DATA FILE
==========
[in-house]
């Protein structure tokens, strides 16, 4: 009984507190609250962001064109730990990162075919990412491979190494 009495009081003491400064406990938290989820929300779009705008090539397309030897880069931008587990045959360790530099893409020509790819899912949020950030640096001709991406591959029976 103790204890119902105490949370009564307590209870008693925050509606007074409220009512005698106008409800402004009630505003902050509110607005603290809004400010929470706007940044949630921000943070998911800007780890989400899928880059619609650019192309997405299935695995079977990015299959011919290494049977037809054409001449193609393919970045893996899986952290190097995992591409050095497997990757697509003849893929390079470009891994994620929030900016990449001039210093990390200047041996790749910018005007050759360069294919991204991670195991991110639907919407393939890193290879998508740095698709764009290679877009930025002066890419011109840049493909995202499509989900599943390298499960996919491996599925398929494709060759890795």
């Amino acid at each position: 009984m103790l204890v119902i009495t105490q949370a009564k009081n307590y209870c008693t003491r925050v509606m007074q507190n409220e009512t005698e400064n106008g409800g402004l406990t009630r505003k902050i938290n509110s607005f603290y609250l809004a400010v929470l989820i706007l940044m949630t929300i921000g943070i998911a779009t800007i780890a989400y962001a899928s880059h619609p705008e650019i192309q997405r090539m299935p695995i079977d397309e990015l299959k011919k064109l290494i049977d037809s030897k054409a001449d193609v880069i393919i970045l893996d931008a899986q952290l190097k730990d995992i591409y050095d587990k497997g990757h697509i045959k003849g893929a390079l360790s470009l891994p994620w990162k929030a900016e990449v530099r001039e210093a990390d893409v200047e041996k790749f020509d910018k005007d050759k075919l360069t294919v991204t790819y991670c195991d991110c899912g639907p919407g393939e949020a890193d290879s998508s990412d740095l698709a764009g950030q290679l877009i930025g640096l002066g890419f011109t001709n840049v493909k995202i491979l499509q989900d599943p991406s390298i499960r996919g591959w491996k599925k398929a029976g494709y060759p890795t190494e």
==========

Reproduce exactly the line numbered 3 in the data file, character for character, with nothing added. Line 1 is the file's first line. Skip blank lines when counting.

């Amino acid at each position: 009984m103790l204890v119902i009495t105490q949370a009564k009081n307590y209870c008693t003491r925050v509606m007074q507190n409220e009512t005698e400064n106008g409800g402004l406990t009630r505003k902050i938290n509110s607005f603290y609250l809004a400010v929470l989820i706007l940044m949630t929300i921000g943070i998911a779009t800007i780890a989400y962001a899928s880059h619609p705008e650019i192309q997405r090539m299935p695995i079977d397309e990015l299959k011919k064109l290494i049977d037809s030897k054409a001449d193609v880069i393919i970045l893996d931008a899986q952290l190097k730990d995992i591409y050095d587990k497997g990757h697509i045959k003849g893929a390079l360790s470009l891994p994620w990162k929030a900016e990449v530099r001039e210093a990390d893409v200047e041996k790749f020509d910018k005007d050759k075919l360069t294919v991204t790819y991670c195991d991110c899912g639907p919407g393939e949020a890193d290879s998508s990412d740095l698709a764009g950030q290679l877009i930025g640096l002066g890419f011109t001709n840049v493909k995202i491979l499509q989900d599943p991406s390298i499960r996919g591959w491996k599925k398929a029976g494709y060759p890795t190494e």